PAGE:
Thursday, March 25, 2010

Buried Treasure: Do You Remember Tim Moore?

Obscurity claims another victim. For the second installment of Scott Parker's Forgotten Music let's take a look at Philadelphia's Tim Moore. He has been totally forgotten in his home town and was never known enough anywhere else in North America to have even achieved forgotten status. Isn't it true that to be forgotten someone had to know who you were in the first place?

Here at home, Moore was best known for a song Art Garfunkel also turned into a minor hit, the moving ballad, "Second Avenue." Unfortunately, except in Philadelphia, Garfunkel's version did better on the charts and on the radio. To this day Moore's version remains one of my all-time favorite breakup songs.

Early on, Moore was the drummer for a local Philadelphia band, Woody's Truck Stop, featuring Todd Rundgren. Later, believe it or not, Frank Zappa became a fan and wanted to produce the rather conventional rocker and singer-songwriter. However, when the avant-garde composer didn't have the time to follow through with it, Moore left New York City and went to work for Kenny Gamble and Leon Huff back in Philadelphia. He then recorded one album with Daryl Hall in a band called Gulliver before John Oates came along.

Soon Moore's songwriting attracted enough attention to secure a record deal with Asylum. The multi-instrumentalist played almost everything himself on his 1974 eponymous debut album. The record contains some really good stuff: "A Fool Like You," "When You Close Your Eyes," "Charmer," and "Second Avenue."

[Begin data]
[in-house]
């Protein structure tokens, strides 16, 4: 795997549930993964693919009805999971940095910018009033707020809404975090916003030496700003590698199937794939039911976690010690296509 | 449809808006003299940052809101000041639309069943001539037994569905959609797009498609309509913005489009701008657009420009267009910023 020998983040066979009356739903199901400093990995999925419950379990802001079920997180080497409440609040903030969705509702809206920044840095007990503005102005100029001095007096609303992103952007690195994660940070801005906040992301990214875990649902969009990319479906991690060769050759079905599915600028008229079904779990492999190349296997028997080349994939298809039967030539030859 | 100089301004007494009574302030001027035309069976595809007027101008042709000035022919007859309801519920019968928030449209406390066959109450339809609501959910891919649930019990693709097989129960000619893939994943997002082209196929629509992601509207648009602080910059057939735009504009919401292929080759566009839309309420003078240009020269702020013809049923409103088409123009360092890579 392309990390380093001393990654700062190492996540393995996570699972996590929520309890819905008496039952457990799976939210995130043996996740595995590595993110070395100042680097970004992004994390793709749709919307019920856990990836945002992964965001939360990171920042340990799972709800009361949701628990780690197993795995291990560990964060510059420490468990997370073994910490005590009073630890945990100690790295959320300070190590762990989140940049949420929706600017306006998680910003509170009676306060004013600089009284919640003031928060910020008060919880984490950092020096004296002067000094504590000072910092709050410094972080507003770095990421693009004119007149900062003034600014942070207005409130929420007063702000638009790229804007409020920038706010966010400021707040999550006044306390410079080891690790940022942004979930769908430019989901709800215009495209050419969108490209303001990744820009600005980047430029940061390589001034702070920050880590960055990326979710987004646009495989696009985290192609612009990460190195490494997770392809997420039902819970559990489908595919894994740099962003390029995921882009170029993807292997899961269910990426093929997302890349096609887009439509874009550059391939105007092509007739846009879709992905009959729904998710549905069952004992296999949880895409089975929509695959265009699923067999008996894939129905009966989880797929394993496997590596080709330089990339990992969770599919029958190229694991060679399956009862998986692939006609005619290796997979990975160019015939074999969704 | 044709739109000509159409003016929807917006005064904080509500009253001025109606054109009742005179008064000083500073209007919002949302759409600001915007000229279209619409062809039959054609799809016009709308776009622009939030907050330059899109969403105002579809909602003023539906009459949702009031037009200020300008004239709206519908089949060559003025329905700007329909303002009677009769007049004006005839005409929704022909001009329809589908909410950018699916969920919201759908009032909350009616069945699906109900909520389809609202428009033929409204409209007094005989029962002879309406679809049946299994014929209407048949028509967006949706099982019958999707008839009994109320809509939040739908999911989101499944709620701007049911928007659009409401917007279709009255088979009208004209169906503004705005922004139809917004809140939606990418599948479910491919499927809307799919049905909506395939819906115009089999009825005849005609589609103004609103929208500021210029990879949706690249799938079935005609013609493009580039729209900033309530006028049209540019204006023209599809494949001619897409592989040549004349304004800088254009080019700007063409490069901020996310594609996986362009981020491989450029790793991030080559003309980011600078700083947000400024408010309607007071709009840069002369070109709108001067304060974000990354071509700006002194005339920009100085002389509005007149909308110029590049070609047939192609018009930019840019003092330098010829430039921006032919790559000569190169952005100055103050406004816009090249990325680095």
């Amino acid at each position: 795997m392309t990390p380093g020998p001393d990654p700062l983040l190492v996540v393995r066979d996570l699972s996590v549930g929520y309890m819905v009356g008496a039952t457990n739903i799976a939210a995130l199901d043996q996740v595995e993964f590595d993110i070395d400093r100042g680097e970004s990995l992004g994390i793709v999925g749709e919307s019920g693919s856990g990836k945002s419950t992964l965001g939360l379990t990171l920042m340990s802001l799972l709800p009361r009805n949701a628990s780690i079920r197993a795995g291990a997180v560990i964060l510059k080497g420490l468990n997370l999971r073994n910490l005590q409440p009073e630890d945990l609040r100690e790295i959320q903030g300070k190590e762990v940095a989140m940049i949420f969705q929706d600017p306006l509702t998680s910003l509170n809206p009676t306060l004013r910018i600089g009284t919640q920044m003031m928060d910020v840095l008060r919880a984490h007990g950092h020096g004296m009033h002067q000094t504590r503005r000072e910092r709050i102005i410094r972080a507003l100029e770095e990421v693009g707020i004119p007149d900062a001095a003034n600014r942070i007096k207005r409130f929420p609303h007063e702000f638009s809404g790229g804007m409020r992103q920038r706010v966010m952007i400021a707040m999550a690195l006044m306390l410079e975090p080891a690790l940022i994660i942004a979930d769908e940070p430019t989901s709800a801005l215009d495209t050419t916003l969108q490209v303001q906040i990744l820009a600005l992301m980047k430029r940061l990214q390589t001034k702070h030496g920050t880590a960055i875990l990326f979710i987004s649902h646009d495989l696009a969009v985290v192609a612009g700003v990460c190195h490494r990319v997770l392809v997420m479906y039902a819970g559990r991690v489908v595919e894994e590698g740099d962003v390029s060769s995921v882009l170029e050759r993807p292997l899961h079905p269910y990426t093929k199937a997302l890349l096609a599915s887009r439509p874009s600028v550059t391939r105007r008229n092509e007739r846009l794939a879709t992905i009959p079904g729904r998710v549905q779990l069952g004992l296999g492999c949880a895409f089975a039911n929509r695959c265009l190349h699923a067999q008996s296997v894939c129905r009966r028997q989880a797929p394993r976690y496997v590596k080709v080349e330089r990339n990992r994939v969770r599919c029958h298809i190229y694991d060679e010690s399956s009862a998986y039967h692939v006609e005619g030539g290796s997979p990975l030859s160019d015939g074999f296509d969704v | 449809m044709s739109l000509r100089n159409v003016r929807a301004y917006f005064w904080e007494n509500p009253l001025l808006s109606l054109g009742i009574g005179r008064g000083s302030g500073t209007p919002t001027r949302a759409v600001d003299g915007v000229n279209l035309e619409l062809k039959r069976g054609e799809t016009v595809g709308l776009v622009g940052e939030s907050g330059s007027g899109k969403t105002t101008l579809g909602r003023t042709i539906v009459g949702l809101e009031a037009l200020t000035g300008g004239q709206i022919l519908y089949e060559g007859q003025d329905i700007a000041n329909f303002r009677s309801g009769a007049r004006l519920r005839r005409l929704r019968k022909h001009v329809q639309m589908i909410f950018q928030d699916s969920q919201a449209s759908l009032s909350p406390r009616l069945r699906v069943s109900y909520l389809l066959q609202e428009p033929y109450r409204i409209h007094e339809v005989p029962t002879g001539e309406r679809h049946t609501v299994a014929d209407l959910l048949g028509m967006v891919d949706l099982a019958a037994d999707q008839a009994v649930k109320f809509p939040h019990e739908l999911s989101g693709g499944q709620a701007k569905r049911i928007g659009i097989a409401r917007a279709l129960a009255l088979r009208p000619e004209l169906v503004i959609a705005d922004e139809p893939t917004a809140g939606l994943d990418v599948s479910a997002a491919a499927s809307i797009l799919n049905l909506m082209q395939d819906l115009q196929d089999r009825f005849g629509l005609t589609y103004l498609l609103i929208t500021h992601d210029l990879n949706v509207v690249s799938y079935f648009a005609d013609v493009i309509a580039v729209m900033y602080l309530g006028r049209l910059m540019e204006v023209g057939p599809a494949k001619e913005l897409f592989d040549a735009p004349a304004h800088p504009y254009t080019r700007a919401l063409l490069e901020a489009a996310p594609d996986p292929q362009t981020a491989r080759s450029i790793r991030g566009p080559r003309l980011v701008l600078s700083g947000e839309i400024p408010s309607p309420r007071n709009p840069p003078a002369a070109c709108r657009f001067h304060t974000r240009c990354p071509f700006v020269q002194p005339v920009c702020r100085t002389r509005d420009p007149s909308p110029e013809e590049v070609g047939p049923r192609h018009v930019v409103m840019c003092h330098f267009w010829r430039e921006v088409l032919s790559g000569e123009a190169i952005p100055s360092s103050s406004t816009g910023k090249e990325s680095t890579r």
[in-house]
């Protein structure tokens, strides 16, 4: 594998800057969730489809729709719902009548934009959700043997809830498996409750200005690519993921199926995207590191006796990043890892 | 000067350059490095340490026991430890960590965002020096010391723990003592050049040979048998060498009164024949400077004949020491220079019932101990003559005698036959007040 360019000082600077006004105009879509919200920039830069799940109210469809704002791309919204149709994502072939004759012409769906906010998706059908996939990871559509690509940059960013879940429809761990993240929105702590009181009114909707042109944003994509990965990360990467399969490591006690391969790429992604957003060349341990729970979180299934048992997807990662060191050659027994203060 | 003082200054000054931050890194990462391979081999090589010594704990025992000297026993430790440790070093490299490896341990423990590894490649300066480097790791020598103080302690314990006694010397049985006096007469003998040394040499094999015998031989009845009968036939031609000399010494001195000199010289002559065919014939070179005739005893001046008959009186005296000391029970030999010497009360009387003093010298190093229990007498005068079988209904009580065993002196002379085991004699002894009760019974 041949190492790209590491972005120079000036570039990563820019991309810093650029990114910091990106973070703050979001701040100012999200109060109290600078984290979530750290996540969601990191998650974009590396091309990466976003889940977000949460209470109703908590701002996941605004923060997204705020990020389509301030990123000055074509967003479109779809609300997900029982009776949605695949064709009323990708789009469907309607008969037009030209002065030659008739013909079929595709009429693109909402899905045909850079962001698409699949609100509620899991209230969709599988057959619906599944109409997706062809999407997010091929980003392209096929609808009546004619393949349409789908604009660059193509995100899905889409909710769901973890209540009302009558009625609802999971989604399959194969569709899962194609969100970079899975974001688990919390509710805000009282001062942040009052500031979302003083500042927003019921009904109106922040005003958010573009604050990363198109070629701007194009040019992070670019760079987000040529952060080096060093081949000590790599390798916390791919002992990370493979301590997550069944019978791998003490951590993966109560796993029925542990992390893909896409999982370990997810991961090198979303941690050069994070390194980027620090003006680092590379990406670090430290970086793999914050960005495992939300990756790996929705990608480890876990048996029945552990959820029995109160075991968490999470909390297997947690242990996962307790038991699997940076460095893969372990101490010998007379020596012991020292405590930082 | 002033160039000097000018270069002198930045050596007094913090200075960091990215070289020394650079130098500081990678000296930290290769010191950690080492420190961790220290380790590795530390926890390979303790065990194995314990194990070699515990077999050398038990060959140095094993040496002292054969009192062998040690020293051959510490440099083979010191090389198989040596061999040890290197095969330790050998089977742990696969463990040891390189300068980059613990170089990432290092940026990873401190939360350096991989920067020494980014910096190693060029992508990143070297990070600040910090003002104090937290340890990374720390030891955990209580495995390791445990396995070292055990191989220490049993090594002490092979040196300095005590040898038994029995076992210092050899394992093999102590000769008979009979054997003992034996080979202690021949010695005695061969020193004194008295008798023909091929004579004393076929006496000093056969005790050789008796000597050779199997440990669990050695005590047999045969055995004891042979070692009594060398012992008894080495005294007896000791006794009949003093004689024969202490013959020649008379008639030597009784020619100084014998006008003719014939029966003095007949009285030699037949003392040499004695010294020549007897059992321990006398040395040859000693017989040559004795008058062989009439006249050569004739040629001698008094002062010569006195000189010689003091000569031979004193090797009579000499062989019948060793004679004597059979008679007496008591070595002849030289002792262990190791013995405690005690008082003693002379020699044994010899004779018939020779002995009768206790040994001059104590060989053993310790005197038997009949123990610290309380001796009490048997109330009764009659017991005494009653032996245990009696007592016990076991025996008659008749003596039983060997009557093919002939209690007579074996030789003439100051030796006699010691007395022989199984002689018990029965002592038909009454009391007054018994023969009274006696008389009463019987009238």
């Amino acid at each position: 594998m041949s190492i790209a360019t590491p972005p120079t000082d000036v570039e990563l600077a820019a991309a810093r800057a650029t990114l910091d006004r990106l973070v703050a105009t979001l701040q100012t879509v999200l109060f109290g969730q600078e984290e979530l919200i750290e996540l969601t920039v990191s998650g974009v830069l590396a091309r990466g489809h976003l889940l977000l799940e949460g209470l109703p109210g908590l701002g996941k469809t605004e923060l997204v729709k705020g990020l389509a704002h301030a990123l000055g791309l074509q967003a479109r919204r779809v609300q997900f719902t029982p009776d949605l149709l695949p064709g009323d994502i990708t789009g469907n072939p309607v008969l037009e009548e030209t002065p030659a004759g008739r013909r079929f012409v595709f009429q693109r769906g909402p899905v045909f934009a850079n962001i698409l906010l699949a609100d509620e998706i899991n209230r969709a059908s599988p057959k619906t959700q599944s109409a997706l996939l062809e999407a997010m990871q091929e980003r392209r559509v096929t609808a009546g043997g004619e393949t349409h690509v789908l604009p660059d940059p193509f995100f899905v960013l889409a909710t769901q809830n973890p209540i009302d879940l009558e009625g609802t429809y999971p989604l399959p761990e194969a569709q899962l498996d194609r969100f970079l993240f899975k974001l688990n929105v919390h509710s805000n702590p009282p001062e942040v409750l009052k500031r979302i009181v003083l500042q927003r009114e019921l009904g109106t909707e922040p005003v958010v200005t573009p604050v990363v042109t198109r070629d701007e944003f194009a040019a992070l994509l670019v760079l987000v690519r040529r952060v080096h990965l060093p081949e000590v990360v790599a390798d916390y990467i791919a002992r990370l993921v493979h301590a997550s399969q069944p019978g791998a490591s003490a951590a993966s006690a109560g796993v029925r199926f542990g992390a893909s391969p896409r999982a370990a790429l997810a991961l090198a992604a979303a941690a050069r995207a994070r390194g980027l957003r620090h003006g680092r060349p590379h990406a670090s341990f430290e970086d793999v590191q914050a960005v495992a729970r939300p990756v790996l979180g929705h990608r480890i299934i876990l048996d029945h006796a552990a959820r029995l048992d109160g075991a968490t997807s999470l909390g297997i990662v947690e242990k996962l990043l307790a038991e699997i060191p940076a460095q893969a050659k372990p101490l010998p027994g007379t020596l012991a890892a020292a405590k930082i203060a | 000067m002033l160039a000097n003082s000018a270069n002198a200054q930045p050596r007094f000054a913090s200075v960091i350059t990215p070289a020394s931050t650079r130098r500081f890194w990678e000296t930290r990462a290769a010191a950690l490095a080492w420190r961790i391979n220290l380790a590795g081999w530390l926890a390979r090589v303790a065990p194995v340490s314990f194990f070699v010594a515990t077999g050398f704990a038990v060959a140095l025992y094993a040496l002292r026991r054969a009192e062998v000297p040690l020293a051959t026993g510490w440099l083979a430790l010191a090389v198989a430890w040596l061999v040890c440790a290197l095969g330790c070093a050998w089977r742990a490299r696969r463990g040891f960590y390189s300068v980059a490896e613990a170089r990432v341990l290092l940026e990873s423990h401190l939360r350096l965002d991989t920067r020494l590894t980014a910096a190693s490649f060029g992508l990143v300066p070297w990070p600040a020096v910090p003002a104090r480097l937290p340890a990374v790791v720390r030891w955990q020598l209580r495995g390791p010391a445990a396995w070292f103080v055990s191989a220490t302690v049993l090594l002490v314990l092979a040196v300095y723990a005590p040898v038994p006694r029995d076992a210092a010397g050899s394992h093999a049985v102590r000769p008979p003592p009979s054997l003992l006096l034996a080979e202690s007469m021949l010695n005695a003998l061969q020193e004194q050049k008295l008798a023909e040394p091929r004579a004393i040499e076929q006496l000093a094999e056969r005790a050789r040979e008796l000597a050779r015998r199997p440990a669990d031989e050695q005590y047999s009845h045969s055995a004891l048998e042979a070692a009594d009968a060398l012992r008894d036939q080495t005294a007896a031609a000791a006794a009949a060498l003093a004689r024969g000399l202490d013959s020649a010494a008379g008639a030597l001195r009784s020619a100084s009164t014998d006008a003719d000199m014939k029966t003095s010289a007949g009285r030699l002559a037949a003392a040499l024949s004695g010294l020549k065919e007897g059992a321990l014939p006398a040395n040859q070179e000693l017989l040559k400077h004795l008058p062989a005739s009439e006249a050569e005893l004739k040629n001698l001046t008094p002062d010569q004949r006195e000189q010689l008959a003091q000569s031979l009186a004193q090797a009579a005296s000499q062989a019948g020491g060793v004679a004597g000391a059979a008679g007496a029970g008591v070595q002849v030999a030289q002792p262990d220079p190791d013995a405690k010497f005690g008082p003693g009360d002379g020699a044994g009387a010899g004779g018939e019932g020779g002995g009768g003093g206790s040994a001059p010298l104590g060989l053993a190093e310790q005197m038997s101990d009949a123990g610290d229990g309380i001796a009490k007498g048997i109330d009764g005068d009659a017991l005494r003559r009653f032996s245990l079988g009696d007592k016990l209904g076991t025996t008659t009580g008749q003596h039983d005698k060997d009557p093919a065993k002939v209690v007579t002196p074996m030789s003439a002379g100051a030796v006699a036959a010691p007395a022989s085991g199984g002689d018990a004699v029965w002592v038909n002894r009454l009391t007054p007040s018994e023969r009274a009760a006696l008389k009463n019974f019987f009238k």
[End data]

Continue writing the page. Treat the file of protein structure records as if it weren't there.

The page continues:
Three more LPs soon followed. Moore composed "Rock 'n Roll Love Letter," a song The Bay City Rollers turned into a hit for his second disc, Behind The Lines. Don't let the The Rollers connection fool you. Moore's version really rocked. His third, White Shadows, was recorded in Los Angeles in 1977 with help from Bill Payne of Little Feat, Timothy B. Schmidt, drummer Jeff Porcaro, David Foster, and Michael McDonald. High Contrast followed two years later. None achieved even a modicum of success before he disappeared from the music scene.

In 1985 Moore recorded one more album, Flash Forward, and a song from it, "Yes," became a giant hit in both Brazil and Portugal in the late 80s. This resulted in a long tour of The South American country after the song went to the top of the charts. Meanwhile, Moore remained a non-entity in the United States where the CD is available only as an expensive import.

Here are the original versions of the upbeat "Charmer," the ballad "A Fool Like You," and the beautiful "Second Avenue."

Finally, here is a Portugese video of "Yes" sung in English.


  1. Never heard of this dude, but he's good!

  2. Thanks for sharing Charlie. Philly is certainly one of the more musical cities in the US... and it seems for all those artists/musicians who made it big and made names for themselves nationally there are guys like Tim Moore whose success was either regional or massive outside the US but ignored within.

  3. I never heard of Tim Moore, either, but Evan's right: he's good. Love "Yes"!

  4. I'm with the other three: never heard of Tim Moore at all. Listened to the tunes you referenced. The older I get, the more I realize the 70s had some fantastic music. What I like about 70s music is the way it can bring nostalgia to me. While I don't know these songs, the nostalgia is running high.

    Oh, and the Bay. City. Rollers! Yeah, baby.

  5. Oh, "Second Avenue." Moore's version is one of my all-time favorite recordings, any genre. He's one of those whose stories make you wonder why. Nice post.

  6. Does anybody know where to download the self-titled album? I can't find it anywhere...